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Fin Williams talk

Fin Williams featureNow we move from physical health to mental health. Fin focuses on the earliest connection we make: with our parents.

40% of us live stories that become prophecies and influence how we see the world. This is a problem, because they also influence the stories we tell our children. Hospitalisation for self-harm increased 68% in the last decade. Children have low well-being in the UK compared to other wealthy countries. We have become obsessed with progress, but has technology caused a loss of connection? If we are losing connection with our parents, then also losing connections with others.

We rely on what we receive. It’s hard to hear others if we haven’t been heard. We lose trust, and hence our curiosity and toleration for uncertainty. If we have limited ways of experiencing the world, we have limited ways to empathise.

Telling stories, or storying our lives, enables us to reflect and create new connections in our brains. A better understanding of our own experiences gives us empathy and compassion, and we can start to build communities.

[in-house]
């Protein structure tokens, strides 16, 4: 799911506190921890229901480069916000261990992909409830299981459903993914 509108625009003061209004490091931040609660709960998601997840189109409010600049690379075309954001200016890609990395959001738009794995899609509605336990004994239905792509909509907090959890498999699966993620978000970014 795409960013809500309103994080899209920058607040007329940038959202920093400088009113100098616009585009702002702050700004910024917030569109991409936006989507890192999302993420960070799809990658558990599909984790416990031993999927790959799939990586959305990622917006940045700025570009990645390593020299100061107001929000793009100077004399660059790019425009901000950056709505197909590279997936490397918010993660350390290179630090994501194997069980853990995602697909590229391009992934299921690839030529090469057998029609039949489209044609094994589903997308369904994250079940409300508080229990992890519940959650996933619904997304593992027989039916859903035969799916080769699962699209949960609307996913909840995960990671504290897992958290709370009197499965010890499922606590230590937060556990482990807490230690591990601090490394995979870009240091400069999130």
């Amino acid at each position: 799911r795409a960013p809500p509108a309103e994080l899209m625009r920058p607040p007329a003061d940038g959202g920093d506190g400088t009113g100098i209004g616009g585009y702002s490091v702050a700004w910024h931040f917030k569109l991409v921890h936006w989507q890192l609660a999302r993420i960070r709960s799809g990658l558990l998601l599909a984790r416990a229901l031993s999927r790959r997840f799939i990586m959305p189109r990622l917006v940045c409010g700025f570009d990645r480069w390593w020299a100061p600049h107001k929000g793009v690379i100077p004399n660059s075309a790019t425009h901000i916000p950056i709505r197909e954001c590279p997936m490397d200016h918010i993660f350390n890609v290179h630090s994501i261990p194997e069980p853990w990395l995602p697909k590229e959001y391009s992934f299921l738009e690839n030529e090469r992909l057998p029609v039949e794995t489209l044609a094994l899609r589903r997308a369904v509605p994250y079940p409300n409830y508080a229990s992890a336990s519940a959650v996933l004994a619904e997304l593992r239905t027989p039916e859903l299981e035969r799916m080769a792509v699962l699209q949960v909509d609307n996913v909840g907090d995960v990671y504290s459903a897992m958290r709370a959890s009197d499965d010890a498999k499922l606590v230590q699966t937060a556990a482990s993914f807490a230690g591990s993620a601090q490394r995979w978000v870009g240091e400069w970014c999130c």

Fin’s own story was negative up to aged 18, very rebellious and often grounded in her room. Her father worked long hours and was never seen; her mother ran the house and was disengaged. They coped by having strict control over their lives, and over their children’s. She suffered with anorexia and depression during her A’Levels. She went to university but became pregnant very early.

But she decided not to give up on her baby or her studies. Rebellion became determination and teamwork with her son. Her story changed. She started to remember good things about her childhood: her father building things, holidays and the fun fair. Her now-retired parents became supportive rocks in caring for her son. Rewriting the story changed challenge-in-opportunity into opportunity-in-challenge.

So write your own story. Look at the chapters, and what you learnt from them. Recognise the strength you’ve developed to survive. Ask where your funfair was. Tell someone your story, a friend who will listen without judging. A good story will help you become more resilient and trusting that that friend will be there for you.

Fin’s own story has just taken her out of the NHS, with the dream of turning her years of research into a new initiative to change children’s futures.